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The NFLPA filed a complaint on behalf of Ezekiel Elliott, a running back for the Dallas Cowboys, seeking a preliminary injunction preventing enforcement of a forthcoming six game suspension by the NFL and NFL Management Council. The Commissioner of the NFL determined that domestic violence allegations were substantiated and that Elliott should be suspended for six games. An arbitrator issued a decision upholding the suspension on the same day the district court held a preliminary injunction hearing. The district court then enjoined the NFL from enforcing the suspension. The Fifth Circuit vacated the district court's preliminary injunction, holding that the district court lacked subject matter jurisdiction when it issued the preliminary injunction. In this case, when the NFLPA filed the complaint, the arbitrator had not yet issued his decision, and jurisdiction depends on the facts as they exist when the complaint was filed. Accordingly, the court remanded with instructions to dismiss the case. View "NFLPA v. NFL" on Justia Law

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Defendant initially filed suit against Green Tree and Walter Investment in Mississippi state court (Charles I). Charles I was subsequently removed to federal court on diversity jurisdiction and is currently stayed pending arbitration. Before the district court stayed the proceedings in Charles I, Green Tree and Walter Investment moved as plaintiffs in a separate action against defendant (Charles II) to compel him to participate in arbitration for the claims he brought against them in Charles I. The district court granted the motion and ordered that the proceedings in Charles I be stayed and entered judgment dismissing Charles II with prejudice. The Fifth Circuit dismissed for lack of appellate jurisdiction, holding that the order in Charles II compelling arbitration was not a "final appealable order" over which the court has jurisdiction. View "Green Tree Servicing, LLC v. Charles" on Justia Law

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The Fifth Circuit affirmed the district court's order compelling arbitration and final judgment in a suit between IQ and WD-40. The court held that the 1996 Agreement between the parties contained an arbitration clause and IQ acknowledges that this arbitration covered some set of claims; IQ waived its challenged to the district court's conclusion that the parties clearly and unmistakably intended to delegate the issue of arbitrability to the arbitrator by conceding it before the district court; and WD-40's assertion of arbitrability was not wholly groundless. The court also held that the arbitrators acted within their authority in deciding that the dispute was arbitrable, and the district court was correct to deny IQ's motion to vacate the award under 9 U.S.C. 10(a)(4). View "IQ Products Co. v. WD-40 Co." on Justia Law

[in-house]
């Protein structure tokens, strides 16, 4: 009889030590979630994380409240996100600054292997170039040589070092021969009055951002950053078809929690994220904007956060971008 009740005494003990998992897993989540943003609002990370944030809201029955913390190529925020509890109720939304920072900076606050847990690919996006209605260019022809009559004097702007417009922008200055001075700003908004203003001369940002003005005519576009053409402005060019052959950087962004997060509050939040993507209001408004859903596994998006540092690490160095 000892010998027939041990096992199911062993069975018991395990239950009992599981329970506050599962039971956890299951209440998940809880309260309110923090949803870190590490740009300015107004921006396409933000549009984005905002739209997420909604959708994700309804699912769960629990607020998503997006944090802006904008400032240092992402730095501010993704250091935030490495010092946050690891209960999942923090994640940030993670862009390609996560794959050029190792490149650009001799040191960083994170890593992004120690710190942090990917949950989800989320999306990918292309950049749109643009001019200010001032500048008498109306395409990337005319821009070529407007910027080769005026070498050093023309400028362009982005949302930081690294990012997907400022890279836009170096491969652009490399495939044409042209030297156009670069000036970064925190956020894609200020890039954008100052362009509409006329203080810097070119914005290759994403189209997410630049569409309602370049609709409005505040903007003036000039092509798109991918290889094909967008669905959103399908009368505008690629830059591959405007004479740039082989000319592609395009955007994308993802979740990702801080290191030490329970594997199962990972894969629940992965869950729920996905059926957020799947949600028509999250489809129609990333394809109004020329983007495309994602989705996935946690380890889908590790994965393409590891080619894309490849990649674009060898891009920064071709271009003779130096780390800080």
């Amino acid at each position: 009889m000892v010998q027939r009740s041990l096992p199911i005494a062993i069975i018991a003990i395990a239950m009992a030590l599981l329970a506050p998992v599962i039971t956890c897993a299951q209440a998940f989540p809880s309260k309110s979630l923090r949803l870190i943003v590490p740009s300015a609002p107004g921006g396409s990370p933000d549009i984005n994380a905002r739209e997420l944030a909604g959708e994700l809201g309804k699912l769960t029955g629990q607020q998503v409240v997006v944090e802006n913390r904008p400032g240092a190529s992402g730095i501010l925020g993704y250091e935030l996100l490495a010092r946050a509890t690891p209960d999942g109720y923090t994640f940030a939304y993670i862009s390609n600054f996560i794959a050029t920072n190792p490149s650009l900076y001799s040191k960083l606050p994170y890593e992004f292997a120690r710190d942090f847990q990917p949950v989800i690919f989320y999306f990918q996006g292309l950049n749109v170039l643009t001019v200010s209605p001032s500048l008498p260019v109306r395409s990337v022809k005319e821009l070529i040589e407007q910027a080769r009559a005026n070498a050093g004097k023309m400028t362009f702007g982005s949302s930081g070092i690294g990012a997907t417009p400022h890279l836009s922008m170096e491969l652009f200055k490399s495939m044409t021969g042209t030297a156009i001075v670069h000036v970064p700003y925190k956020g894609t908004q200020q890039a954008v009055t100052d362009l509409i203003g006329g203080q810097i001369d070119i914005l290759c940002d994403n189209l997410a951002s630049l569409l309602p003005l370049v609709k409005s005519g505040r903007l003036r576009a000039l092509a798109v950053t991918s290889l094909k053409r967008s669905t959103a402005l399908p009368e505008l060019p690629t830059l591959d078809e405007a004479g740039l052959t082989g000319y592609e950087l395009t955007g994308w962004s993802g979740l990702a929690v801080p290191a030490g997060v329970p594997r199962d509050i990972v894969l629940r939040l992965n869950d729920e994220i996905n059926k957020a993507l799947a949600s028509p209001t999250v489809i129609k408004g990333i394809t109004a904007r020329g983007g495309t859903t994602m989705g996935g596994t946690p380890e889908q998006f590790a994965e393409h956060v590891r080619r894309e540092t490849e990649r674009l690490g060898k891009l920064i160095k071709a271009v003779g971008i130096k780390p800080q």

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Brittania-U filed suit against defendants for fraud, misrepresentation, and tortious interference with business relations arising out of a bidding process for oil leases in Nigeria. The Fifth Circuit affirmed the district court's denial of Brittania-U's motion to remand and the grant of defendants' motions to dismiss based on an arbitration provision in a confidentiality agreement between Brittania-U and Chevron. The court held that jurisdiction exists, and removal was proper, under the Convention on the Recognition and Enforcement of Foreign Arbitral Awards, 9 U.S.C. 203. The court also held that the district court did not err in recognizing that the confidentiality agreement's arbitration provision delegated the question of arbitrability to the arbitrators. View "Brittania-U Nigeria, Ltd. v. Chevron USA, Inc." on Justia Law

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The Fifth Circuit held that, because the matter was not ripe at the time the district court entered judgment in this case, the district court's judgment was void for lack of subject matter jurisdiction. Therefore, the court vacated the judgment. The court explained that, even though subsequent intervening events have created a controversy that was now ripe, the court could not retroactively resurrect the district court's void judgment under the facts of this case. Nevertheless, because the basic underlying controversy, originally raised and pursued by these same parties, was now ripe, the court remanded the case to the district court for such orders and proceedings as the district court deemed necessary and appropriate. View "Lower Colorado River Authority v. Papalote Creek II LLC" on Justia Law